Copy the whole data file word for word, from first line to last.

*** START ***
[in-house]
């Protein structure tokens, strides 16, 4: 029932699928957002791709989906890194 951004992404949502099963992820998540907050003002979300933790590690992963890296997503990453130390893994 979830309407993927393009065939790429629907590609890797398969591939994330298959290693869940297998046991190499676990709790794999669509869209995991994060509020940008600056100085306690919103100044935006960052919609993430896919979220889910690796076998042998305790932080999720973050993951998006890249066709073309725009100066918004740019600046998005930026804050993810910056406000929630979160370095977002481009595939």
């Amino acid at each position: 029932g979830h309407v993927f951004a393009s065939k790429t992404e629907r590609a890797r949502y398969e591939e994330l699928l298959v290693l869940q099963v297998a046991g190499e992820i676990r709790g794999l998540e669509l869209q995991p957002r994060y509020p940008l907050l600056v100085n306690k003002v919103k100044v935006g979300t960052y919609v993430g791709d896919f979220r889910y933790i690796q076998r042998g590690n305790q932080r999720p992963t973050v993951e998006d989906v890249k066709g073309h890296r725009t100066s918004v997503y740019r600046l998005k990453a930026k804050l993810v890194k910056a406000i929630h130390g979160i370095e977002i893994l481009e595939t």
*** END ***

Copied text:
[in-house]
């Protein structure tokens, strides 16, 4: 029932699928957002791709989906890194 951004992404949502099963992820998540907050003002979300933790590690992963890296997503990453130390893994 979830309407993927393009065939790429629907590609890797398969591939994330298959290693869940297998046991190499676990709790794999669509869209995991994060509020940008600056100085306690919103100044935006960052919609993430896919979220889910690796076998042998305790932080999720973050993951998006890249066709073309725009100066918004740019600046998005930026804050993810910056406000929630979160370095977002481009595939």
């Amino acid at each position: 029932g979830h309407v993927f951004a393009s065939k790429t992404e629907r590609a890797r949502y398969e591939e994330l699928l298959v290693l869940q099963v297998a046991g190499e992820i676990r709790g794999l998540e669509l869209q995991p957002r994060y509020p940008l907050l600056v100085n306690k003002v919103k100044v935006g979300t960052y919609v993430g791709d896919f979220r889910y933790i690796q076998r042998g590690n305790q932080r999720p992963t973050v993951e998006d989906v890249k066709g073309h890296r725009t100066s918004v997503y740019r600046l998005k990453a930026k804050l993810v890194k910056a406000i929630h130390g979160i370095e977002i893994l481009e595939t």